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Moving On

Entry 1216, on 2010-08-22 at 20:23:58 (Rating 3, Religion)

Is there anything new to say about atheism? The sorts of things that Hitchens, Dawkins, and the other prominent atheist commentators are saying now are the same as what Bertrand Russell was saying 50 years ago and what Huxley said 100 years before that. So does that mean that atheism has got nothing new to say? Does that mean that it is becoming irrelevant? Not really.

The reason atheist arguments might be perceived as being repetitive and unoriginal is because the religious arguments they are countering are so unoriginal. In fact religious arguments are stale because religion has nothing new to offer. All of the evidence for religion has already been dismissed as irrelevant but, unlike most other areas of knowledge, religion refuses to admit this. It's like if quantum physicists were still pointing out to conventional physicists where the classic physics model failed but the supporters of that model refused to accept it.

So it's not the atheists' fault that the arguments have all been heard before, it's the believers' fault for refusing to accept the facts and forcing their opponents to be repetitive. It would be so much more productive if they would accept the inevitable because then we could all move on to more interesting topics.

In reality the discussion about the existence of god is over because there's just no reason to really think that he does exist. Unless something new comes along we should just accept that and look for something else to debate. If believers really think they have something new then let's hear it but just repeating the same old junk isn't helping anyone and that's what forces the atheists to use the same old counter-arguments.

So let's move on from that point and see what else could be discussed. What actually is there that could be more important than the existence of a god? How about a genuine basis for a universal morality? It's all very convenient to hypothesise the existence of a god to explain universal morality but if the god doesn't actually exist then the morality suddenly becomes invalid. Instead of just pretending a god exists which makes any derived morality useless (in fact dangerous) why not look for a factual basis instead?

Religion derived morality suffers from many problems. First, if god doesn't exist then the morality attributed to that god becomes very dangerous because it means there is a moral code which is attributed to god (and therefore presumably must be obeyed without question) which really has it's origins in the (very subjective and error prone) thoughts of a group of people.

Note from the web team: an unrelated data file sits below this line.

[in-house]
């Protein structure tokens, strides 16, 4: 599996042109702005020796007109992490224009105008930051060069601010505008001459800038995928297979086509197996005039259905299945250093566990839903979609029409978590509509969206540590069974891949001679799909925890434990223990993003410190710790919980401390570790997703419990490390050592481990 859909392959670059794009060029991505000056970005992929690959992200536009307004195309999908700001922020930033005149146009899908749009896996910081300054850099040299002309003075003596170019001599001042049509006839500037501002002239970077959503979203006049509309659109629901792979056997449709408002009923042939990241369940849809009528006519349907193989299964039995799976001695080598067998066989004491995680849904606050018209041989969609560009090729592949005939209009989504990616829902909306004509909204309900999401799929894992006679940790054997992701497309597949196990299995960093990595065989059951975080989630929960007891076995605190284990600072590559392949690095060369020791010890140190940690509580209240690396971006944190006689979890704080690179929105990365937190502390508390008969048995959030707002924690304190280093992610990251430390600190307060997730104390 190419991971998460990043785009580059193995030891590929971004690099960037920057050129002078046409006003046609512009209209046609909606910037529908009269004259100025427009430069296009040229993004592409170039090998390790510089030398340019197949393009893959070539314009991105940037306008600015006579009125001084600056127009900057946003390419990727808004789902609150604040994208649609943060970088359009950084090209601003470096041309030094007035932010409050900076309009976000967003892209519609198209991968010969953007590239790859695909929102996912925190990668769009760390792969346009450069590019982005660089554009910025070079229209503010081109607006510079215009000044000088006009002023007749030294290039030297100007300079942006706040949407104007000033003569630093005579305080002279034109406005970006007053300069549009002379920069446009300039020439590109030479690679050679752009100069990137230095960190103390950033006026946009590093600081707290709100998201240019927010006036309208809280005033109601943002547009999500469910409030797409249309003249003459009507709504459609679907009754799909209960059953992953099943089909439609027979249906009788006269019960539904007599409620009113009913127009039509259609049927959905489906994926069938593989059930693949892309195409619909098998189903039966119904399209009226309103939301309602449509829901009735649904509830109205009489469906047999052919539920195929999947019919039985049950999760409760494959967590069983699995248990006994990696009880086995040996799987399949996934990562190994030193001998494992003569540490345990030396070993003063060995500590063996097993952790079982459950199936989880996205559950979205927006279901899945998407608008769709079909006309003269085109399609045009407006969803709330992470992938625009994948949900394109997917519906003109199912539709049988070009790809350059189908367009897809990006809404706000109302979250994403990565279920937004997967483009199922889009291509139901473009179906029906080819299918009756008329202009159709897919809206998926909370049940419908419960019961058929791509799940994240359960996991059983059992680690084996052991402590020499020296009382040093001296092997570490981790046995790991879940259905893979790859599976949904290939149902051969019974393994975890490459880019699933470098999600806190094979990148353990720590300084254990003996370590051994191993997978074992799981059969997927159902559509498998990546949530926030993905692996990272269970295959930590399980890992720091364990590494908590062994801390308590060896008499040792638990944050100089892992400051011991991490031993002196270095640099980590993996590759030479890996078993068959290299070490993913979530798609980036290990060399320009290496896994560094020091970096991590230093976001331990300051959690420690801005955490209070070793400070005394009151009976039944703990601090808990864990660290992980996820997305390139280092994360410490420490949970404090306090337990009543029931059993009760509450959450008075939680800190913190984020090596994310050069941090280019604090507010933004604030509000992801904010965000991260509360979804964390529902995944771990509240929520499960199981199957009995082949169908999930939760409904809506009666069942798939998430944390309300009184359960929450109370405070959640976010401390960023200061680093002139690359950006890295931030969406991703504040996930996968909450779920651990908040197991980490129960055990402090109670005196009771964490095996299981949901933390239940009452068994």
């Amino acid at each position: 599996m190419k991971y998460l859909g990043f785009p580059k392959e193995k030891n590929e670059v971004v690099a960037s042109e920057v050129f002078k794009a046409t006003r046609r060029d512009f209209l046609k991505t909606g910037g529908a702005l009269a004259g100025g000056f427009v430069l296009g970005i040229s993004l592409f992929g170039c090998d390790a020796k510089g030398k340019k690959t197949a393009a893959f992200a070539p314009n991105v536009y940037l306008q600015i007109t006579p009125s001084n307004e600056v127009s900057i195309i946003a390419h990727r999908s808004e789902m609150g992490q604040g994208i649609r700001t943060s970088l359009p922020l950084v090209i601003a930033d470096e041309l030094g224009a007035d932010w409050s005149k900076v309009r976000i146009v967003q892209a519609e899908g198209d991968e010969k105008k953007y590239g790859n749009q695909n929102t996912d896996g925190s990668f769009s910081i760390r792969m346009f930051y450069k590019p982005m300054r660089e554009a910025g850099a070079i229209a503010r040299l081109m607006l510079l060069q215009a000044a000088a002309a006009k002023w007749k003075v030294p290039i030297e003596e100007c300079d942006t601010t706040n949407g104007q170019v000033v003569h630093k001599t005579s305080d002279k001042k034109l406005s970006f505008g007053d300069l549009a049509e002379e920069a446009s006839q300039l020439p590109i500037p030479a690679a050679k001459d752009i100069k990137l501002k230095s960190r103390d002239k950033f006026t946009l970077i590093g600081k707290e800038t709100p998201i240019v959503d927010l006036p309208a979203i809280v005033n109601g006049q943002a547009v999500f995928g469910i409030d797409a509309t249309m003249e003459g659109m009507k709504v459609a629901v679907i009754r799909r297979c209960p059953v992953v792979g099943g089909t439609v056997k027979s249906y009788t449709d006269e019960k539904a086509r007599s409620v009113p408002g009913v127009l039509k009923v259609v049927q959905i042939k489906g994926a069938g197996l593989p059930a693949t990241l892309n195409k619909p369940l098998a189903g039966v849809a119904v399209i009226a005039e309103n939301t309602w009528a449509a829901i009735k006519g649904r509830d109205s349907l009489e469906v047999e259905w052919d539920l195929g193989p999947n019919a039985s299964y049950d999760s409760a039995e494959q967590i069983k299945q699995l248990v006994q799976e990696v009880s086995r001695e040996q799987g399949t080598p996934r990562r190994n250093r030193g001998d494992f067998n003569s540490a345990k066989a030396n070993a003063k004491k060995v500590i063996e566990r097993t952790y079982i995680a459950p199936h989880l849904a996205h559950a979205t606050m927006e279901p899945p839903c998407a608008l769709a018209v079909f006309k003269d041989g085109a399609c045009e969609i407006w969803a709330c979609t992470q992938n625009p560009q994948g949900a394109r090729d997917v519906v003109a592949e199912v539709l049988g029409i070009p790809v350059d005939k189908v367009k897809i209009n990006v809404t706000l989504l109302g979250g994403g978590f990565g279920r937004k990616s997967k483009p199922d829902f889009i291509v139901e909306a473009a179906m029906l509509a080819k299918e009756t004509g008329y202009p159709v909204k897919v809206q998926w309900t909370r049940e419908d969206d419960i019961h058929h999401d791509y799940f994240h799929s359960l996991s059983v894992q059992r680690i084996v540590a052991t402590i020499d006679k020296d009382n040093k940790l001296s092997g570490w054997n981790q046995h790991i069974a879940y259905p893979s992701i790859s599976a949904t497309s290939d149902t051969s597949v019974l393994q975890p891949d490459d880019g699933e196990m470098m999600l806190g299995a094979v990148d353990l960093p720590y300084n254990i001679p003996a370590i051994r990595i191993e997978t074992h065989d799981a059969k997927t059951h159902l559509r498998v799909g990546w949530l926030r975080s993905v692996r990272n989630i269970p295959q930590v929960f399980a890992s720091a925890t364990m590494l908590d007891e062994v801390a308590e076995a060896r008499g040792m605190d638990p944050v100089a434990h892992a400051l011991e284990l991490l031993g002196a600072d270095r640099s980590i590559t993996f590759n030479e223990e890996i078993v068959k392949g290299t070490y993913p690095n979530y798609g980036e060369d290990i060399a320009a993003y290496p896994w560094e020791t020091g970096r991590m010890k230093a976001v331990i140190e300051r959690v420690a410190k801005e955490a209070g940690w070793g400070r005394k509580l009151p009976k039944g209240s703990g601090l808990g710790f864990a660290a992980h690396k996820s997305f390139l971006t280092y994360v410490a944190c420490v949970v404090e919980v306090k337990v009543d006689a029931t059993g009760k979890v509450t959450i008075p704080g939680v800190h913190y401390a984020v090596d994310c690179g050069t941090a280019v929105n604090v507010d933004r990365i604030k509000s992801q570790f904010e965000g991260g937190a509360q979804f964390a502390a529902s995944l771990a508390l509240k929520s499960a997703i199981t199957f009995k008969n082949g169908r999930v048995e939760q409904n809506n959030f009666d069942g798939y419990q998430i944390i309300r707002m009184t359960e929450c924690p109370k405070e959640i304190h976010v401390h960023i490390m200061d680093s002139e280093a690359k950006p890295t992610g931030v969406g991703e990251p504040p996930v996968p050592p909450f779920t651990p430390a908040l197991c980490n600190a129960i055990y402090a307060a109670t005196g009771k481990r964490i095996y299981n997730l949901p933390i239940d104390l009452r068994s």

That's why so much of the morality in the Bible is contradictory, irrelevant, and totally out of date. That's why so many religious laws are misogynistic, racist, and just against what most people would consider the ideals of natural justice.

But many people are scared that without a deity there can be no absolute objective morality. I would counter that by saying that it's better to admit that there can be no true objective laws than to invent a deity to give undeserved veracity to an arbitrary set of rules supported more through habit than anything else.

The question then becomes what should this new morality be based on. That's a topic which has been debated by many philosophers and I don't think there has ever been a definitive answer. But that's not the point. Until we can dispose of the fake idea that morality is imposed through a non-existent god we can't move on to even seriously considering the subject.

If we can do this and build a new morality it could provide many benefits. First, we might get truly universal laws which every culture can agree to. Second, we can get some rules which are relevant to the modern world and include references to subjects such as environmentalism which the Bible is conspicuously silent on. Third, we could remove the problem of cynical interpretation of old laws being used to justify actions which might be contrary to the original intent. And finally, we can remove silly rules which are entirely designed to maintain the power of the religion (about half of the Bible's Ten Commandments fit this description).

Progress in science has been rapid because scientists are prepared to throw out old ideas and move forward. Sure, there are examples of some who have refused to accept the inevitable but they are the minority and change shouldn't be too easy anyway. But I can't remember any scientist using an argument which was discredited thousands of years ago like religious people do. That's why religion never really progresses much.

Maybe it's time for us to invent a "religion" which don't include a supernatural god. I suggest substituting metaphorical concepts of divinity like Einstein and others famously did. It is possible to have the best of both worlds and it is possible to move on.


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